The Lynx Group

Economics & Value

Articles about real-world healthcare utilization and costs on Value-Based Cancer Care.
Chicago, IL—Although the cost of novel oncology drugs continues to rise, their clinical benefit has not managed to keep pace, suggesting a decrease in value over time.
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Chicago, IL—The use of an online tool to self-report symptoms during treatment for metastatic cancer extended survival by 5 months compared with usual care according to a study presented at ASCO 2017. In addition, online self-reporting of symptoms improved quality of life (QOL) and reduced emergency department visits and hospitalizations versus usual care.
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Chicago, IL—Providing relief from the symptoms and stress of serious illness can significantly reduce the cost of care in addition to improving the patient experience.
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Chicago, IL—The issues underlying financial toxicity are undoubtedly complex, but for oncologists looking to help their patients cope, simply noting the cost of treatment from the outset may be the best place to start. As the cost of cancer care continues to rise, greater transparency throughout the process of drug pricing and drug payment needs to become part of the clinical discussion, said Leonard Saltz, MD, Chief, Gastrointestinal Oncology Service, Memorial Sloan Kettering Cancer Center, New York City, at the 2017 ASCO annual meeting.
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San Diego, CA—Although considered a standard of care for patients with newly diagnosed multiple myeloma, the benefit of autologous stem-cell transplantation (ASCT) has been recently questioned as a result of the rapid expansion of novel treatments.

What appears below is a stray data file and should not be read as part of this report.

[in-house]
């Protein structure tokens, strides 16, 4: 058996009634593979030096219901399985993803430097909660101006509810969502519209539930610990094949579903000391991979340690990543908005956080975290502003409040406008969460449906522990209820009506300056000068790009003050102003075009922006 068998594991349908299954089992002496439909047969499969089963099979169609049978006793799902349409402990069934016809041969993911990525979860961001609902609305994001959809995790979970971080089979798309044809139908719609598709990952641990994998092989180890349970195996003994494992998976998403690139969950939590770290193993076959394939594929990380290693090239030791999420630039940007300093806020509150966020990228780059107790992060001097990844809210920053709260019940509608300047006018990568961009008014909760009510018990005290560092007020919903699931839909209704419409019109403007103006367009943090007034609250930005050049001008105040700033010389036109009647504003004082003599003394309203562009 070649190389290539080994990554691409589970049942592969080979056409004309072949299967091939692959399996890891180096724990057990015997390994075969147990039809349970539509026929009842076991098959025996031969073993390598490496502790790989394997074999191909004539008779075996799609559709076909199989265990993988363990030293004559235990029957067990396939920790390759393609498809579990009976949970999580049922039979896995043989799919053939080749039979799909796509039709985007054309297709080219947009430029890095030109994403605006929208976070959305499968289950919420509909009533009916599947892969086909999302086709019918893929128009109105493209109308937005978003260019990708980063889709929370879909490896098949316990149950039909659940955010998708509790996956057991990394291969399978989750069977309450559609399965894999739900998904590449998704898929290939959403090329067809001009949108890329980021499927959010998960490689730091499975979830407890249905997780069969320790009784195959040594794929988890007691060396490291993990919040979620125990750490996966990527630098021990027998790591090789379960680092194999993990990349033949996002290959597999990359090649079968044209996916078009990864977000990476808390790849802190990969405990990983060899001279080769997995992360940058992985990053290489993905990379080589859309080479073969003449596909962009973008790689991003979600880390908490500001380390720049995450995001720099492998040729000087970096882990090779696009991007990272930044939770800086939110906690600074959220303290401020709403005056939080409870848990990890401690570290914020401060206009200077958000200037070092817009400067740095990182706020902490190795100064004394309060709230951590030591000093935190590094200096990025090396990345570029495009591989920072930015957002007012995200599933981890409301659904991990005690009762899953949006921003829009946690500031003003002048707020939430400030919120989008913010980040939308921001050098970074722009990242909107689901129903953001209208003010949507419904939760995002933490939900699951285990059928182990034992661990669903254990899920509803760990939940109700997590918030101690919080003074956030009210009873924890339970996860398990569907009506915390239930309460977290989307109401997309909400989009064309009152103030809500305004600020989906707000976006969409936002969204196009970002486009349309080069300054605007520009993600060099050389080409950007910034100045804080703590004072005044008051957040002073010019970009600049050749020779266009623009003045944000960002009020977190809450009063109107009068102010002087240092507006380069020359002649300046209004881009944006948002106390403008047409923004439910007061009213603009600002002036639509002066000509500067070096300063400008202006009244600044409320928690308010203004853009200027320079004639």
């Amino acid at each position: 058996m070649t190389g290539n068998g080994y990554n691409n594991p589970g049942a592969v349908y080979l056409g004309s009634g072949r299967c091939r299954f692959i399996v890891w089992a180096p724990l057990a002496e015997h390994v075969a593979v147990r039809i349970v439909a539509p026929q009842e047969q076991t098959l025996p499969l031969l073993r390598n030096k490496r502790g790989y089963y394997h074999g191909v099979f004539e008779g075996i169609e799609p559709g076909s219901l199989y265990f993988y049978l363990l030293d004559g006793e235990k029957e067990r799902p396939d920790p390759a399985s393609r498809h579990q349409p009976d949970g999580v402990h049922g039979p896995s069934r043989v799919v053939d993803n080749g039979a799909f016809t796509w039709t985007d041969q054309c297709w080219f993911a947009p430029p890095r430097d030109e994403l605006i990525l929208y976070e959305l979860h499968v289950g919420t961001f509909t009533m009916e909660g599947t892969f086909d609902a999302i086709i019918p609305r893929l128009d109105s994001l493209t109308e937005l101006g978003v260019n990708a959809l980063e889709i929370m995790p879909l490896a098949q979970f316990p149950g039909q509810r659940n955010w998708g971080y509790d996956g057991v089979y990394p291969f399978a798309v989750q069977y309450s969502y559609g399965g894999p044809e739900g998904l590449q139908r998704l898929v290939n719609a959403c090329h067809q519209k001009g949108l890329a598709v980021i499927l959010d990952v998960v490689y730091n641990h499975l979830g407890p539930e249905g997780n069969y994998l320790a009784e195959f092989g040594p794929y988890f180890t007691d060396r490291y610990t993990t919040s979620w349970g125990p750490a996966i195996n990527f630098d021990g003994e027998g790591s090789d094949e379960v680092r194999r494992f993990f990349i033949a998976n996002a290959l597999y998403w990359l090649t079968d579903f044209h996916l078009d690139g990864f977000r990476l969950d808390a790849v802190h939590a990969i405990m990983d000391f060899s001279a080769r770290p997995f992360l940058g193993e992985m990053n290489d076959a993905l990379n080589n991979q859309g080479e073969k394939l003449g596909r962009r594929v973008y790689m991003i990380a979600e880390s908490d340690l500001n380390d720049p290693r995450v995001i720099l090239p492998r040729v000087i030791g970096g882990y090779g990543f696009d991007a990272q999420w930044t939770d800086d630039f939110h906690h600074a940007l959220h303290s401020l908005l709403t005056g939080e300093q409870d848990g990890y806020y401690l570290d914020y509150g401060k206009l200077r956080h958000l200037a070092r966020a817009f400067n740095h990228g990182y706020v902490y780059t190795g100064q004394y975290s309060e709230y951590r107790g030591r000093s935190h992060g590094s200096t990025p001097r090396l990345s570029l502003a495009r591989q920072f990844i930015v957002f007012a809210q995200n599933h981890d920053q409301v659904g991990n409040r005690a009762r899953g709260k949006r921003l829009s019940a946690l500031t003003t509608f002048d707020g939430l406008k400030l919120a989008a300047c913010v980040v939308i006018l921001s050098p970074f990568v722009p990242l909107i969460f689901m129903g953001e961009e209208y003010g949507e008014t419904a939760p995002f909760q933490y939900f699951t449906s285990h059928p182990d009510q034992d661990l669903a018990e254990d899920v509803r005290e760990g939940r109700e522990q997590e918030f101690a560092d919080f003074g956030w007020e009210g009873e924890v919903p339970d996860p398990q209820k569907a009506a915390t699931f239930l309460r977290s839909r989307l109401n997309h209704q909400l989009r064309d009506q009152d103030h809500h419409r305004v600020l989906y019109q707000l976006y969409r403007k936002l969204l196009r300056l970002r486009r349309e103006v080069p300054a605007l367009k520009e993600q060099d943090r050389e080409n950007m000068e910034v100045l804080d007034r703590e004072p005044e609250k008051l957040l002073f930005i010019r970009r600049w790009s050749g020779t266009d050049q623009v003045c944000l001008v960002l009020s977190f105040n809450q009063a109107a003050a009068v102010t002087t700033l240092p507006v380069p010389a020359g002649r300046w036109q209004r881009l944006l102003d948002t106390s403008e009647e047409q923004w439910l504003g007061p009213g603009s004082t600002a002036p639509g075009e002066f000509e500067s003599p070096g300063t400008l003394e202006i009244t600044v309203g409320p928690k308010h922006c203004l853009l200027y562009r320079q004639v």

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San Diego, CA—In transplant-eligible patients with newly diagnosed, advanced-stage Hodgkin lymphoma, a decision-analytic model showed that chemotherapy with bleomycin, plus etoposide, doxorubicin, cyclophosphamide, vincristine, procarbazine, and prednisone (BEACOPP) maximized life-expectancy and quality-adjusted life expectancy compared with doxorubicin plus bleomycin, vinblastine, and dacarbazine (ABVD) therapy in the first-line setting, reported Abi Vijenthira, MD, Princess Margaret Cancer Centre, University of Toronto, Canada, at the 2016 American Society of Hematology meeting.
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San Diego, CA—Filgrastim (Neupogen), a short-acting granulocyte colony-stimulating factor (G-CSF), has helped to manage chemotherapy-induced neutropenia in patients with nonmyeloid malignancies, but it comes with a hefty price tag. According to a recent study, biosimilars of filgrastim may provide a more affordable option for US payers, suggested Susan Gabriel, Director of Global Health Economics and Outcomes Research, Teva Pharmaceuticals, Frazer, PA, at the 2016 American Society of Hematology meeting.
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San Diego, CA—The American Society of Clinical Oncology (ASCO) and the European Society for Medical Oncology (ESMO) developed frameworks to determine the relative value of novel therapeutic agents. These value frameworks, however, may need to be modified to assess treatments for hematologic malignancies, suggested Matthew C. Cheung, MD, SM, FRCPC, Clinical Hematologist, Odette Cancer Centre, Toronto, Ontario, Canada, at the 2016 American Society of Hematology meeting.
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San Diego, CA—New research from Canada supports the use of frontline therapy with bendamustine plus rituximab for patients with indolent B-cell non-Hodgkin lymphoma (NHL), reported Andrew Aw, MD, MEng, FRCPC, Division of Hematology, Ottawa Hospital, Ontario, Canada, at the 2016 American Society of Hematology meeting.
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San Diego, CA—A study examining the feasibility and applicability of the American Society of Clinical Oncology (ASCO) Value Framework in chronic lymphocytic leukemia (CLL) suggests that the tool, although useful in assessing a small percentage of drug regimens, may need to be amended to be useful in CLL, reported Erlene K. Seymour, MD, Assistant Professor, Department of Oncology, Karmanos Cancer Institute, Wayne State University, Detroit, MI, at the 2016 American Society of Hematology meeting.
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